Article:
Reuters, citing people familiar with the matter, said Chesapeake Energy has held talks with creditors about a possible loan that could keep it operating while it navigates bankruptcy proceedings.
The loan, referred to as debtor-in-possession financing, could total roughly $1 billion, one of the sources told Reuters.
Chesapeake Energy's talks about a potential bankruptcy filing are in the early stages, and the company has made no final decisions about how it plans to address its debts, the sources cautioned, Reuters said.
Chesapeake Energy didn't immediately respond to a request for comment from Reuters.
Shares of Chesapeake Energy fell more than 41% in in trading Thursday to $15.75.
While the stock has fallen about 80% this year, shares have had a recent strong run as oil prices have rebounded from unprecedented negative territory.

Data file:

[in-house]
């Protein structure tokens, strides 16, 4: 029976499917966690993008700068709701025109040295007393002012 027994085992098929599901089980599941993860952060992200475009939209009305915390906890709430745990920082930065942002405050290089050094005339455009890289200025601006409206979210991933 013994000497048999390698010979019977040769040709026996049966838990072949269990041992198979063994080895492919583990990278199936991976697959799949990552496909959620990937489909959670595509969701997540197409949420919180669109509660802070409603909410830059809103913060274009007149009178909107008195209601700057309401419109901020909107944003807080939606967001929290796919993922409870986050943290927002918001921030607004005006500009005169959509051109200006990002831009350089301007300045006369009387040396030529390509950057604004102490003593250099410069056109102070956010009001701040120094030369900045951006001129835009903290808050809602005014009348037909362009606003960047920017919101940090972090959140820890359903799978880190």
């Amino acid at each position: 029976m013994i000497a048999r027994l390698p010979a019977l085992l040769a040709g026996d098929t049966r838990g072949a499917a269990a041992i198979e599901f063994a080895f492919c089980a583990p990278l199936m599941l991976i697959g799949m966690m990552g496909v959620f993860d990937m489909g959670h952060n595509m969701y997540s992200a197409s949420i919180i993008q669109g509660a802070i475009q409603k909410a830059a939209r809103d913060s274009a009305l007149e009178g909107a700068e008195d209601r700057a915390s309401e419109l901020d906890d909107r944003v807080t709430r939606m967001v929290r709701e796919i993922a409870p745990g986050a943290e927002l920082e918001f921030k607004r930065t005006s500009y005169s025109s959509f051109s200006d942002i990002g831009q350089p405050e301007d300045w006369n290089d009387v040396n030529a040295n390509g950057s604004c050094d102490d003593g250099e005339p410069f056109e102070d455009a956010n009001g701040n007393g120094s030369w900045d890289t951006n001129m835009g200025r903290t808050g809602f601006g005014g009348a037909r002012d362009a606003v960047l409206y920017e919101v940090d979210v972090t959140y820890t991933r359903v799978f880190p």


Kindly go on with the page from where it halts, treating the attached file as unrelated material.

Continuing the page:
Last week, the oil and hydrocarbon driller announced it adopted a poison pill to thwart any takeover attempts spurred by its low stock price.
Earlier this month, Chesapeake shareholders approved a reverse stock split of one share for as many as 200 shares. The company is among the more financially precarious of the oil majors, with $192 million of bonds coming due in August out of a total debt load of more than $9 billion, according to Bloomberg.
Moody's cut Chesapeake’s credit rating into junk territory earlier in April.